Durand Academy Trust refuses to cut ties with controversial former executive head


An academy trust has vowed to fight ministers all the way to court after defying government orders to sever ties with its former highly paid executive headteacher or face losing its funding.

The Durand Academy Trust (DAT) was told by the Education Funding Agency (EFA) its funding agreement would be revoked unless eight conditions were met by the end of August.

The demands include severing ties with its chair of governors and former executive head, Sir Greg Martin (pictured), who faced criticism from MPs after it emerged his £229,000 school salary was topped up by another £160,000 by a private firm that runs the school’s leisure facilities.

But Schools Week can reveal the trust has refused to meet all of the government’s demands – with Martin still in post as chair.

In an exclusive interview with Schools Week, Mark McLaughlin, the trust’s interim executive headteacher, said: “We will fight this vigorously. Our lawyers’ advice is they have no right to ask for these things to be done.”

He vowed to call the government’s bluff on its funding threats, adding: “The problem is that we have stood up to the EFA – a lot of schools are unhappy with them.

“The government is in a difficult position. If we go to court at least all the facts will be laid out.”

McLaughlin, also ordered to resign from his posts within the trust and its associated companies, launched an astonishing attack on how the department has handled the case.

“Michael Gove [the former education secretary] gave schools the opportunity to be creative and independent, but since he’s gone the civil servants just run it. They are unelected, unaccountable and are suffocating headteachers from doing their jobs.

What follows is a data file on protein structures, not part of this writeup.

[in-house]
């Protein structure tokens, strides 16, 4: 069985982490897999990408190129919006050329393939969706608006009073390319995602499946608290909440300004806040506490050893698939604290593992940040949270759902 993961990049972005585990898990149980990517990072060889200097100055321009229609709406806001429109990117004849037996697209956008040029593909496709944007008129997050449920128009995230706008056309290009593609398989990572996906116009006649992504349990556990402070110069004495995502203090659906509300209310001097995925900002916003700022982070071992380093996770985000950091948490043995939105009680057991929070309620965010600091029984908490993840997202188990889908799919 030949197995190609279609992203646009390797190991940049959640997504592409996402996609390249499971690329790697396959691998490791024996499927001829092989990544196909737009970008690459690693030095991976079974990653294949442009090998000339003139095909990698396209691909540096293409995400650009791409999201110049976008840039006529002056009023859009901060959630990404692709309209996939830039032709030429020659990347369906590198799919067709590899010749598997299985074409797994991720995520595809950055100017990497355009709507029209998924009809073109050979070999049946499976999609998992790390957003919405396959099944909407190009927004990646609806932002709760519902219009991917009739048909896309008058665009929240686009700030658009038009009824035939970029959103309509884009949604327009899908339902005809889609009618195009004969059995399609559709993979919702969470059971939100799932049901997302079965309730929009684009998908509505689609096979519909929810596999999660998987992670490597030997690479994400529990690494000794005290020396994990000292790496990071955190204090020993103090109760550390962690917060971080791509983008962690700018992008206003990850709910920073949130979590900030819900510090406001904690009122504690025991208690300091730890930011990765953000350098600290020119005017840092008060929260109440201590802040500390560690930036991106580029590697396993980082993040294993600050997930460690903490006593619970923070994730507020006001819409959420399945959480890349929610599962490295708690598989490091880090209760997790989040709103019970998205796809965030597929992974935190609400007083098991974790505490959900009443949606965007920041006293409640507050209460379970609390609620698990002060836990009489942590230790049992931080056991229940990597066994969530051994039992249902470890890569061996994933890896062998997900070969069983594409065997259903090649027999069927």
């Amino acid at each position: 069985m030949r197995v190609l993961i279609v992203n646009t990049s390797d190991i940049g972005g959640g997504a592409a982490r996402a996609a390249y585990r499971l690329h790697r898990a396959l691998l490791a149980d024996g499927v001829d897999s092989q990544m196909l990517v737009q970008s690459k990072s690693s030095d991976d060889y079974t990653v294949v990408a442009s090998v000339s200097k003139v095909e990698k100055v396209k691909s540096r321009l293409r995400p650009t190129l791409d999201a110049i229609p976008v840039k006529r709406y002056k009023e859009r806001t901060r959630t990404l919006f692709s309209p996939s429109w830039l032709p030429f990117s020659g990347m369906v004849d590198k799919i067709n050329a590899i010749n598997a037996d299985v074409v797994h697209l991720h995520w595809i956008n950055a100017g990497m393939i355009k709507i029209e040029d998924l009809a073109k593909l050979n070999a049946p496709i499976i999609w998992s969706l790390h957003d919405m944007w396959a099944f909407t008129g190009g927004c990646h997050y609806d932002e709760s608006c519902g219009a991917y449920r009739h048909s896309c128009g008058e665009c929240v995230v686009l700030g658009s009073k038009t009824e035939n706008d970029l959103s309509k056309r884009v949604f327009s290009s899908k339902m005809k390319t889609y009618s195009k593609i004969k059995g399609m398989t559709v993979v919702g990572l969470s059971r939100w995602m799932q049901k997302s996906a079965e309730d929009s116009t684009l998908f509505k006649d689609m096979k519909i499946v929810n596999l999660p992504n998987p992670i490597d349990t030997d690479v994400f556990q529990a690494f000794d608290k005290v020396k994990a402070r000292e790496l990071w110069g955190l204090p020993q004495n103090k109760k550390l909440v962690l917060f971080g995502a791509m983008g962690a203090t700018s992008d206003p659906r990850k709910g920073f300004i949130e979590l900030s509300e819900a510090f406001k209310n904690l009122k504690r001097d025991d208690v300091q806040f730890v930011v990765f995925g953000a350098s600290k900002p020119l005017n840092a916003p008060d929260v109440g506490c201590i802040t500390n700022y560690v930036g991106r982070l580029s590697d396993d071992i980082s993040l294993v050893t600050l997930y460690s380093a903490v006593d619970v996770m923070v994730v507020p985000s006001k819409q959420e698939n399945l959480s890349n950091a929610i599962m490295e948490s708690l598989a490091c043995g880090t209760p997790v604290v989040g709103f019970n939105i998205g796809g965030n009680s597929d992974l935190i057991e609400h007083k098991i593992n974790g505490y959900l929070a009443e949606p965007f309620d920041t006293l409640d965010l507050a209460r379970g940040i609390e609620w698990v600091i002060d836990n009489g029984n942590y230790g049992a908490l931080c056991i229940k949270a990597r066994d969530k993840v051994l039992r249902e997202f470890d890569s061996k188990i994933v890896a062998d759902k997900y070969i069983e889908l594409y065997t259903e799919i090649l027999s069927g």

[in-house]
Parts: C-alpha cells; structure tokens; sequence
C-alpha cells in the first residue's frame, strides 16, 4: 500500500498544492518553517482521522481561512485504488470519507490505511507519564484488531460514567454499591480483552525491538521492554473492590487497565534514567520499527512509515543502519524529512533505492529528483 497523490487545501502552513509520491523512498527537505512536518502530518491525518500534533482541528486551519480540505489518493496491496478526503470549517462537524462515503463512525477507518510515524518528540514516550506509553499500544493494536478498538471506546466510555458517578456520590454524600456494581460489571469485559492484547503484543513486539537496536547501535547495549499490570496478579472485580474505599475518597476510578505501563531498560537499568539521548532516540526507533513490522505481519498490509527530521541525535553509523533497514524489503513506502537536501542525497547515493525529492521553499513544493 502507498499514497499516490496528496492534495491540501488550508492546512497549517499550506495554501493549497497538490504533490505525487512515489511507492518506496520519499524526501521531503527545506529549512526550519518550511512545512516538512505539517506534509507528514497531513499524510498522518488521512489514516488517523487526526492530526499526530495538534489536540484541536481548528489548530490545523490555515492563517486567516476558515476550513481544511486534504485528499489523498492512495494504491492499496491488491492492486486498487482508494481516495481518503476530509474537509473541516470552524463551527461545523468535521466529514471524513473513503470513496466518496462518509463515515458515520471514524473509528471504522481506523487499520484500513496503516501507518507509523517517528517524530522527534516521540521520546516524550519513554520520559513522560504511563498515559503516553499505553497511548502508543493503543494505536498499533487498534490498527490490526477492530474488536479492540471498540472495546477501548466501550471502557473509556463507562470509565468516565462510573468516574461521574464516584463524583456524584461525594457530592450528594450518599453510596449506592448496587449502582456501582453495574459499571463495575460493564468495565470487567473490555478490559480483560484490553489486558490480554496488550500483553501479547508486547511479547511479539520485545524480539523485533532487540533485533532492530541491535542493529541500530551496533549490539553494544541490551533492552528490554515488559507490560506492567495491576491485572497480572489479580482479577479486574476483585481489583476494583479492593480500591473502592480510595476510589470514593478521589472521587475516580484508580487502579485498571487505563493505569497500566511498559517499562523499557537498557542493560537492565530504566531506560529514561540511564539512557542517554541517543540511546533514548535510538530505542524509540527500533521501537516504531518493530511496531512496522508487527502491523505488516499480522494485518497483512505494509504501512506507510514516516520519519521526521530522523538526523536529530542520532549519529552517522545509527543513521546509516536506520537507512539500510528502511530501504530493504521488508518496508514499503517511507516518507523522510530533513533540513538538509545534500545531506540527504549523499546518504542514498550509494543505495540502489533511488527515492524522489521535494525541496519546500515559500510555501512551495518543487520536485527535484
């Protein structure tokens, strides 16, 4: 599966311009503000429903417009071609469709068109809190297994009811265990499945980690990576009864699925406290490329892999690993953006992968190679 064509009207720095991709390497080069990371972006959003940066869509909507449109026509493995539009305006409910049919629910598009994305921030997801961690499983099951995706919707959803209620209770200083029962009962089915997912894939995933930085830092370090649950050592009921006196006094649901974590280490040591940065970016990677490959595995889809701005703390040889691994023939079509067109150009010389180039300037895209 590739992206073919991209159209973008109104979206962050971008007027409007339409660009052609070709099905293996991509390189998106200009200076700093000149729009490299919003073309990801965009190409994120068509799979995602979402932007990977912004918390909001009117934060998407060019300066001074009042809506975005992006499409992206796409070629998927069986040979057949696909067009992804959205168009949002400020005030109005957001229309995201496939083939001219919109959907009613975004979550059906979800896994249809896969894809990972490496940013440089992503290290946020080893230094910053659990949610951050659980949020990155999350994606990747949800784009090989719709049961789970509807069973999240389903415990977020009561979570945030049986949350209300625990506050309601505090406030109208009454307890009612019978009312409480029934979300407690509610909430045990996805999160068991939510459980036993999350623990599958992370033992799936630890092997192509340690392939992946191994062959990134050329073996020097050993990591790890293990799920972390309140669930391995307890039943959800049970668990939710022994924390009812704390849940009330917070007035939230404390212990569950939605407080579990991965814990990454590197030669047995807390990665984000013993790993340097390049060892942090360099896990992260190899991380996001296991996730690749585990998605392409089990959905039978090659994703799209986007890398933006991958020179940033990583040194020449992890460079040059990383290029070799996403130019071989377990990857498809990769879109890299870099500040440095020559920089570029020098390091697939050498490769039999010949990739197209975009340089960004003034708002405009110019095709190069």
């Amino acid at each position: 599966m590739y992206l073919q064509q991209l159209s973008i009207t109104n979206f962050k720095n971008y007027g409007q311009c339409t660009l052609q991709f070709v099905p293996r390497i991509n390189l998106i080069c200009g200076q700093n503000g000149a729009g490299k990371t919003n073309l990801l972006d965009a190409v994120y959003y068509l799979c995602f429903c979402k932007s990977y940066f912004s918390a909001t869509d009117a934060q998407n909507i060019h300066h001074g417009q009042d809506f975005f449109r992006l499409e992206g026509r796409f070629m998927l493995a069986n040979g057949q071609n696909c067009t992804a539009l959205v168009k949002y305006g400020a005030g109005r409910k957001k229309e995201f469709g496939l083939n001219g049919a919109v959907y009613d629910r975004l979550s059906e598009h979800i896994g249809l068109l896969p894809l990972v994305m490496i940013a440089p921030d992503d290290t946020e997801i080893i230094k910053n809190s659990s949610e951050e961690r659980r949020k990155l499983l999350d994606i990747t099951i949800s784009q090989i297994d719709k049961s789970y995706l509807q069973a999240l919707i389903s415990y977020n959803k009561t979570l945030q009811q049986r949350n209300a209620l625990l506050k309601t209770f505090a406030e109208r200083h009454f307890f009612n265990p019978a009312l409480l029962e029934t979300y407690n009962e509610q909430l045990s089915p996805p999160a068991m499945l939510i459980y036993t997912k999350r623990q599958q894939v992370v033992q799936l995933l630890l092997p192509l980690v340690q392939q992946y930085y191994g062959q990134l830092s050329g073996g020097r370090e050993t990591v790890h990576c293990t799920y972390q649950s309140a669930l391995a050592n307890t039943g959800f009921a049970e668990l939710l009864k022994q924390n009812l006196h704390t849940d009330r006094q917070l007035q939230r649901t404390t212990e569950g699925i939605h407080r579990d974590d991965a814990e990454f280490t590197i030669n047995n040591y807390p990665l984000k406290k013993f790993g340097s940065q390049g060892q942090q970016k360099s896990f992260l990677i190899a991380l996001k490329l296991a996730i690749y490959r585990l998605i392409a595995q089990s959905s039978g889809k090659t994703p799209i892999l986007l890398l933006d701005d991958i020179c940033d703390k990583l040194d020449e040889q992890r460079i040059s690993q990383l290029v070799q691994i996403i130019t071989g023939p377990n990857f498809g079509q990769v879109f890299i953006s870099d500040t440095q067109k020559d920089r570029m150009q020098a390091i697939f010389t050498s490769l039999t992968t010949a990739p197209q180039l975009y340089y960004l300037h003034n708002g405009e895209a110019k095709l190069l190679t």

“It’s [Durand] unique and different, but difference isn’t to be welcomed. Civil servants have to tick their boxes. It’s outrageous what these civil servants are doing.”

Schools Week understands the trust is refusing to meet three conditions – all of which relate to alleged conflicts of interests between the trust and other companies.

The government is in a difficult position. If we go to court at least all the facts will be laid out

As well as the resignations of McLaughlin and Martin, DAT must ensure none of its directors are on the board of Durand Education Trust (which owns the land occupied by Durand Academy in Lambeth), London Horizons (which runs the schools leisure facilities on a commercial basis), and GMG Management Resource (a company owned by Martin).

McLaughlin said that Durand Education Trust would meet a condition to transfer back £1.8 million to the academy trust, as long as the EFA gave reassurances it would not confiscate the cash.

He said DAT ringfenced the money as its contribution to build a new state boarding school. McLaughlin claimed it had not received a penny of a promised £17 million from Gove for the project.

McLaughlin said DAT has also lodged a formal complaint against EFA chief executive Peter Lauener over how the trust has been treated.

He also hit out at a “forensic investigation” launched by the government, which involved auditors from a private firm being based at the school for seven months.

The draft report, not yet been published, contained only “minor recommendations”, such as “improving minute taking”.

“There is just nothing to justify taxpayer’s money being spent on this.” He claimed his freedom of information request to reveal the cost of the exercise has been refused.